Arbitral Award 16/25 (BAT 0462/13)
59. The Club relies on the date of 6 May 2013 as explicitly indicated on the Settlement Agreement and also in the Request for Arbitration. According to the Club, none of the circumstantial evidence offered by the Player demonstrated that the Settlement Agreement was signed only on 22 July 2013:
a) The email of the Club’s president of 22 July 2013 referred “probably” to a copy of the Settlement Agreement at the end of the negotiations about the agent fee.
b) The payment of the first instalment of EUR 12,500.00 on 6 May 2013 is proven by the Player’s signature of the Settlement Agreement which says: “EUROS
12,500.00 (…) on the date of signing of this agreement, which is a receipt”. No further receipt was required.
c) The Player cannot complain about any “prepayments” since these early payments were made for his benefit.
60. The fact that the signature date of 6 May 2013 appears twice on the Settlement Agreement and was also referred to in the Request for Arbitration constitutes strong, but not conclusive evidence. The way how the Settlement Agreement was executed speaks however a different language.
61. First, the email of the Club’s president dated 22 July 2013 indicates that the Settlement Agreement was signed and returned only on that day. The Club’s explanation that this email covered a complimentary copy of the Settlement Agreement which was needed in the context of the negotiations of the agent fee is not supported by any further evidence and is not convincing.
62. Second, and decisive for the Arbitrator, it would be highly coincidental if at the same day (22 July 2013) the Club would have made a “voluntary” payment of EUR 12,500.00 to the Player although the payment schedule in the Settlement Agreement did not require the Club to make any payments before 30 August 2013, if that voluntary payment of EUR 12,500.00 consisted of exactly the same amount as the initial installment (although all other installments amounted to EUR 11,000.00), and despite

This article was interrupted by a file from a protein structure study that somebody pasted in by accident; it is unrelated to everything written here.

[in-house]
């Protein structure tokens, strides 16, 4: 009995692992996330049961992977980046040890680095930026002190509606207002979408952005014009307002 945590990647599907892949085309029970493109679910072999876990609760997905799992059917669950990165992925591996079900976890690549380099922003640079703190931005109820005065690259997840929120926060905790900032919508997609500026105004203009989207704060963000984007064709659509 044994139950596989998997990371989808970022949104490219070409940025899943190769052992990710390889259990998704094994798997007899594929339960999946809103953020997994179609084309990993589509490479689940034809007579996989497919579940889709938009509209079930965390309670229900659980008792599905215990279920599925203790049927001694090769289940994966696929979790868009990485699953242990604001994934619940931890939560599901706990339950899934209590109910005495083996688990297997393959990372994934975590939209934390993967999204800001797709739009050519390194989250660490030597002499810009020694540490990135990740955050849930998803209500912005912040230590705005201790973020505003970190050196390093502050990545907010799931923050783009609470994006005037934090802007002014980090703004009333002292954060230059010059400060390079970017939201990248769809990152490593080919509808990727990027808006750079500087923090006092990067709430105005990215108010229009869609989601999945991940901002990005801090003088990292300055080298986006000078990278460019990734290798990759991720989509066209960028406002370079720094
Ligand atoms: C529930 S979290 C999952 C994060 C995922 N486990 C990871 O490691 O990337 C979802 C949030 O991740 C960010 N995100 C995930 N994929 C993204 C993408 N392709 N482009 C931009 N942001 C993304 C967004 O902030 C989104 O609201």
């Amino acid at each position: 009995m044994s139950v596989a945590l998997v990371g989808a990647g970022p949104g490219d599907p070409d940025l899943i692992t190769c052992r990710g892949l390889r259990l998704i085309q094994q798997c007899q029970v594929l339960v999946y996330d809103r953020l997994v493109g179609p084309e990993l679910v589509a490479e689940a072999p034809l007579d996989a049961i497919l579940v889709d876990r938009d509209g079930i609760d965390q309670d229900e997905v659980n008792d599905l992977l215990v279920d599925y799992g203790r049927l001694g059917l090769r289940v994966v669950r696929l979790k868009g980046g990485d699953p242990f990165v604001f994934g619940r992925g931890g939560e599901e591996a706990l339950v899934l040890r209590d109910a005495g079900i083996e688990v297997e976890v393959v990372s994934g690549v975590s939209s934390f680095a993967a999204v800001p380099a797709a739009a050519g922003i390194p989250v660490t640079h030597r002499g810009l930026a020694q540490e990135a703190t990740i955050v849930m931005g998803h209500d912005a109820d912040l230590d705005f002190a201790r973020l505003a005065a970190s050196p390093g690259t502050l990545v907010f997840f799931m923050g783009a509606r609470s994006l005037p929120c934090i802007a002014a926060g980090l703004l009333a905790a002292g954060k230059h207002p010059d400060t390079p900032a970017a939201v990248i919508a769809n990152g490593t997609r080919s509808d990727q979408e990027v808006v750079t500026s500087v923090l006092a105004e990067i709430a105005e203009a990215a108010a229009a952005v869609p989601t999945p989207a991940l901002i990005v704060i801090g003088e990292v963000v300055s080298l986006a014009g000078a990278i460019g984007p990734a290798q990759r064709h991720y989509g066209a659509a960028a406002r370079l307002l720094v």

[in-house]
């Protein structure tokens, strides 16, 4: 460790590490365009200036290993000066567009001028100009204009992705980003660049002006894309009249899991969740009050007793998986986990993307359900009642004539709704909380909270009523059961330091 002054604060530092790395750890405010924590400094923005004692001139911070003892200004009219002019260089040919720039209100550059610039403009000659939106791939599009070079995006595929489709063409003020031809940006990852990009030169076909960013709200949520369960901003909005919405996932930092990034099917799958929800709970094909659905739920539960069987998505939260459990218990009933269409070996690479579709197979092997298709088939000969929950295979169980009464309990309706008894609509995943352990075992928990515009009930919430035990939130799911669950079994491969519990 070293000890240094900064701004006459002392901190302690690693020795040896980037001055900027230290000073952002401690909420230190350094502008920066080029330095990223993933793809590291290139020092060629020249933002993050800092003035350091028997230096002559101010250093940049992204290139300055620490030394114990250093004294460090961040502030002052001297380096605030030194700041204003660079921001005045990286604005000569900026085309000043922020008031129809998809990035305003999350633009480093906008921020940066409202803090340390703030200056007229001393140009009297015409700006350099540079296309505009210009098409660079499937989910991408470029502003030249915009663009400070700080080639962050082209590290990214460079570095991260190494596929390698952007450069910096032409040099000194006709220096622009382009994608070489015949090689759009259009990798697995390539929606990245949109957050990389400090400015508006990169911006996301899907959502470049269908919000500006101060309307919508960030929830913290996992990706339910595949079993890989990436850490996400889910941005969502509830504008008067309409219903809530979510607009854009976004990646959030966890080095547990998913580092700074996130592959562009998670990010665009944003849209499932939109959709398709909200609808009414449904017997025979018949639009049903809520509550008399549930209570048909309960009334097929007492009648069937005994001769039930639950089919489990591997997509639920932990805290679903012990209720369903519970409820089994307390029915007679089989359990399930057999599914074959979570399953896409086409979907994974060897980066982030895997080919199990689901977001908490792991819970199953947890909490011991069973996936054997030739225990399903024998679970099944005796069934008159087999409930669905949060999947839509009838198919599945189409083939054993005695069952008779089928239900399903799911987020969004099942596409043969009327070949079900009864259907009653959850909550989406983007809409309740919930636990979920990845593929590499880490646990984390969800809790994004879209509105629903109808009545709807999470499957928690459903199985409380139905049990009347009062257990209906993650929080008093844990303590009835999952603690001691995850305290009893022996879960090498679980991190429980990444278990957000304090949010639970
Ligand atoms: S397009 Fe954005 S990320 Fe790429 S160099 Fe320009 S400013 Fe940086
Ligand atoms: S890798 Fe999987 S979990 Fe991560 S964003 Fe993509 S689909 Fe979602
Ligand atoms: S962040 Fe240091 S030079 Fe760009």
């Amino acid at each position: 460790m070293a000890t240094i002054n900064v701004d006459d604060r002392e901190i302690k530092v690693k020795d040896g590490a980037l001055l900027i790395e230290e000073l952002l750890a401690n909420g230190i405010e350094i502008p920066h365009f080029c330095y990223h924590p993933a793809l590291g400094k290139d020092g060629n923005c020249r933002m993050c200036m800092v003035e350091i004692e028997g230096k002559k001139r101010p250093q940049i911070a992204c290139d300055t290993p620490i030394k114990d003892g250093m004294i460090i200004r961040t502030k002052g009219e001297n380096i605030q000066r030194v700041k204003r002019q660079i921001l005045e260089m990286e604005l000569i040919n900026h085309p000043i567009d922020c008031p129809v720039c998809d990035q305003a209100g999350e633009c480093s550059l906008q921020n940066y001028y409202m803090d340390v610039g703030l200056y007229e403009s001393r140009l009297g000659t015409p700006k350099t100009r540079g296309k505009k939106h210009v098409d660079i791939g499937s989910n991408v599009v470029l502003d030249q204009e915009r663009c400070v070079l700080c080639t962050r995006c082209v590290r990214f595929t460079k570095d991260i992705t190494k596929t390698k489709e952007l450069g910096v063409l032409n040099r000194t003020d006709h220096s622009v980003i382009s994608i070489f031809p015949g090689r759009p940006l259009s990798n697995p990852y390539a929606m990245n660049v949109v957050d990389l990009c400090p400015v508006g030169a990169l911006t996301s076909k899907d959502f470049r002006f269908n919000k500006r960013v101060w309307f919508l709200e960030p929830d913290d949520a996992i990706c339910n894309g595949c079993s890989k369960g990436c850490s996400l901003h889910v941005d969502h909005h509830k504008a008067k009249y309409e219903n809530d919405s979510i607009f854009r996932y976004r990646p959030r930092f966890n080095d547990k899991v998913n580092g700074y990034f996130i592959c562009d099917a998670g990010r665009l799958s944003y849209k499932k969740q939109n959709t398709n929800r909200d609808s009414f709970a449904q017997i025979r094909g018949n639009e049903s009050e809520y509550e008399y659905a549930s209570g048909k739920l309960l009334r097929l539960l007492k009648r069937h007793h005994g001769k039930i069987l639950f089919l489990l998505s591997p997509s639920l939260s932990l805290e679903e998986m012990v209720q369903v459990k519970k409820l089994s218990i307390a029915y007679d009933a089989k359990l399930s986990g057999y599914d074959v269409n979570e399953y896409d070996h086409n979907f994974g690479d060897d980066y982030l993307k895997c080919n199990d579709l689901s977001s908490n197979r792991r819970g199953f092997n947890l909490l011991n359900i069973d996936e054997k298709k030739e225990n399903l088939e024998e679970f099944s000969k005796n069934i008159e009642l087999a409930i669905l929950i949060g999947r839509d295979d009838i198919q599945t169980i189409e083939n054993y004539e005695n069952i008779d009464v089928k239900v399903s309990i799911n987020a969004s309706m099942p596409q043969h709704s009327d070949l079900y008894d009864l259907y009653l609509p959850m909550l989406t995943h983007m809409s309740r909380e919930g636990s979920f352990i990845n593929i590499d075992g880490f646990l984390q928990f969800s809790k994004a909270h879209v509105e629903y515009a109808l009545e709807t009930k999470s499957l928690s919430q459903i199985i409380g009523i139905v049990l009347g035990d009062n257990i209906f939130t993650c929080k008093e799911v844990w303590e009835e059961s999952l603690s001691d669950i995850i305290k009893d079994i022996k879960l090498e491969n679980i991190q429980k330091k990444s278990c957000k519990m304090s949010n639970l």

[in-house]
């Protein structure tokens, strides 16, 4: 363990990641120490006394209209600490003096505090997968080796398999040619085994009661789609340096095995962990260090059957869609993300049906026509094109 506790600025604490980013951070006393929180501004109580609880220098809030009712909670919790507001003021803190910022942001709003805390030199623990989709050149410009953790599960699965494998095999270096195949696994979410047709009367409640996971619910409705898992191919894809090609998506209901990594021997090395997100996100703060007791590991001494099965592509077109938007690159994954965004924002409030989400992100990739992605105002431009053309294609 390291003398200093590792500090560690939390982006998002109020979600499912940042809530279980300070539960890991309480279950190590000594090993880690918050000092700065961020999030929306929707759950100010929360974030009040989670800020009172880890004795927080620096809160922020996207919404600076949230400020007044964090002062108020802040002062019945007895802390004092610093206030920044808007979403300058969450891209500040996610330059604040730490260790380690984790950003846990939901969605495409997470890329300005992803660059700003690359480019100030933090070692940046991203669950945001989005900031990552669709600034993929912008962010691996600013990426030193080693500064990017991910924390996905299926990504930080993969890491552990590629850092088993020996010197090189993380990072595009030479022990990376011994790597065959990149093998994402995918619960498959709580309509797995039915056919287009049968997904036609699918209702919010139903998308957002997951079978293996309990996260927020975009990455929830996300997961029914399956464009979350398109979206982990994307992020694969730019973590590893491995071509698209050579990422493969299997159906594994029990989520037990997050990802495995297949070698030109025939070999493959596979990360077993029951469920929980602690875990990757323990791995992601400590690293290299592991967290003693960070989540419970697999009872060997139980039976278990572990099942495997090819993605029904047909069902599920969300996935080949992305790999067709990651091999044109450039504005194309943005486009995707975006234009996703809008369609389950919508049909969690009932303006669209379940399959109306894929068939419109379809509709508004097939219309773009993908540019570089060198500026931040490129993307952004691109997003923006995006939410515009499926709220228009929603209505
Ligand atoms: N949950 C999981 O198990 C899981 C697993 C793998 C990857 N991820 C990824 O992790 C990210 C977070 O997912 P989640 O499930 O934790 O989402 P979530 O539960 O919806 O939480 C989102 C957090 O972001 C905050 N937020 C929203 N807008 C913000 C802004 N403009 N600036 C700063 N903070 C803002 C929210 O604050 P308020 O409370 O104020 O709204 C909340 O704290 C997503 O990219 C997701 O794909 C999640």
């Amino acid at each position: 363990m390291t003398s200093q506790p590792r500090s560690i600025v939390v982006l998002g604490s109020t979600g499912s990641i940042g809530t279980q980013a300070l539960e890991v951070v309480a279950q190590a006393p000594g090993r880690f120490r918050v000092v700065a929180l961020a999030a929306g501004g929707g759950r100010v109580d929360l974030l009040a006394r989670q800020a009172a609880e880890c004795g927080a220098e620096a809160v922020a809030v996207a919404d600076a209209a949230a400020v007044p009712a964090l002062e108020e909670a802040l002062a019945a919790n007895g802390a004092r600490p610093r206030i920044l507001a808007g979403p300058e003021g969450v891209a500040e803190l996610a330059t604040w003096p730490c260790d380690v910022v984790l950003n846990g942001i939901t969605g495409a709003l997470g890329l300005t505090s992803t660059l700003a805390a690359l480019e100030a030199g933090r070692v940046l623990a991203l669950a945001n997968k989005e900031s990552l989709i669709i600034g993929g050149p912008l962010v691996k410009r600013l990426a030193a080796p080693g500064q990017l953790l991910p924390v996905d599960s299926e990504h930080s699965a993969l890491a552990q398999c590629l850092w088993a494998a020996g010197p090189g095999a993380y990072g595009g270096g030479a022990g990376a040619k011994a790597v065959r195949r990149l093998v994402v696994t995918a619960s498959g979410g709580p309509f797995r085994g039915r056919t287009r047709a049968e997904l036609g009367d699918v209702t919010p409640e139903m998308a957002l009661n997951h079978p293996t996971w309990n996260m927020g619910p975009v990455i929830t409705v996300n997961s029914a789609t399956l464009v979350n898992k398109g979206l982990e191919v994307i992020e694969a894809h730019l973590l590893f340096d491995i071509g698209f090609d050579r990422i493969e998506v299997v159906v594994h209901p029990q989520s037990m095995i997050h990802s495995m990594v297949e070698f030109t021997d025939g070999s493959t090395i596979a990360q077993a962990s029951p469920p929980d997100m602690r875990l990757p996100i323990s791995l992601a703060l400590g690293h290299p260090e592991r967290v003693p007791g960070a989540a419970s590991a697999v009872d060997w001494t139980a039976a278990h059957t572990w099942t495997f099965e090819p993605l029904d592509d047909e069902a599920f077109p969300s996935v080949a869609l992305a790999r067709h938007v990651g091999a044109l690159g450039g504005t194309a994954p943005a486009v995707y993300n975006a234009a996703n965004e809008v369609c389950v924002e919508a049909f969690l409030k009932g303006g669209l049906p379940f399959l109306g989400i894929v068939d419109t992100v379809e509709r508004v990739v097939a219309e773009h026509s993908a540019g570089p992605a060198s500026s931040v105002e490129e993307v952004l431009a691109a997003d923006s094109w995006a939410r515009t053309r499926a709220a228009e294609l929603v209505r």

Arbitral Award 17/25 (BAT 0462/13)
the fact that the Club had already made payments in the amount of EUR 12,276.00 before, leading to a total balance in favor of the Player of EUR 24,776.00, more than a month before the first monthly installment of 30 August 2013 became due. The Club’s explanation that it “gradually” paid the amounts due to the Settlement Agreement, even before their due dates, is difficult to accept also considering the fact that the Club has stopped the payment of the monthly installments since August 2013 before the Player initiated any enforcement procedures (with the only exception of a partial payment of EUR 5,224.00 in November 2013). The Player’s explanation that the payment of EUR